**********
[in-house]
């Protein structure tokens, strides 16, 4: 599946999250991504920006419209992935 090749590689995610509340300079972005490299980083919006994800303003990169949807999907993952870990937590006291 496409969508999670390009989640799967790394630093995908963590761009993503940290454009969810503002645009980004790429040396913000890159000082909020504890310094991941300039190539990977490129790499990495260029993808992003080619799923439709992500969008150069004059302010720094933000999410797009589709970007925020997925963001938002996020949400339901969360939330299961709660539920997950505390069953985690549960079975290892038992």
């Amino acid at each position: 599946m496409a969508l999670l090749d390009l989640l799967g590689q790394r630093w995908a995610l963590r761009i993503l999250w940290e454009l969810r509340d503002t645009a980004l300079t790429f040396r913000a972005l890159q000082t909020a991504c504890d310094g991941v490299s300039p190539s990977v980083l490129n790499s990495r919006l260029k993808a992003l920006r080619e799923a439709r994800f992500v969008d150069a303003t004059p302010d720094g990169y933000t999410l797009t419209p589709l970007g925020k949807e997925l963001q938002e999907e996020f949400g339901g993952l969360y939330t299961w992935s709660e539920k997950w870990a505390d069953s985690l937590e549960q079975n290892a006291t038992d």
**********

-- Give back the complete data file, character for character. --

[in-house]
């Protein structure tokens, strides 16, 4: 599946999250991504920006419209992935 090749590689995610509340300079972005490299980083919006994800303003990169949807999907993952870990937590006291 496409969508999670390009989640799967790394630093995908963590761009993503940290454009969810503002645009980004790429040396913000890159000082909020504890310094991941300039190539990977490129790499990495260029993808992003080619799923439709992500969008150069004059302010720094933000999410797009589709970007925020997925963001938002996020949400339901969360939330299961709660539920997950505390069953985690549960079975290892038992």
């Amino acid at each position: 599946m496409a969508l999670l090749d390009l989640l799967g590689q790394r630093w995908a995610l963590r761009i993503l999250w940290e454009l969810r509340d503002t645009a980004l300079t790429f040396r913000a972005l890159q000082t909020a991504c504890d310094g991941v490299s300039p190539s990977v980083l490129n790499s990495r919006l260029k993808a992003l920006r080619e799923a439709r994800f992500v969008d150069a303003t004059p302010d720094g990169y933000t999410l797009t419209p589709l970007g925020k949807e997925l963001q938002e999907e996020f949400g339901g993952l969360y939330t299961w992935s709660e539920k997950w870990a505390d069953s985690l937590e549960q079975n290892a006291t038992d």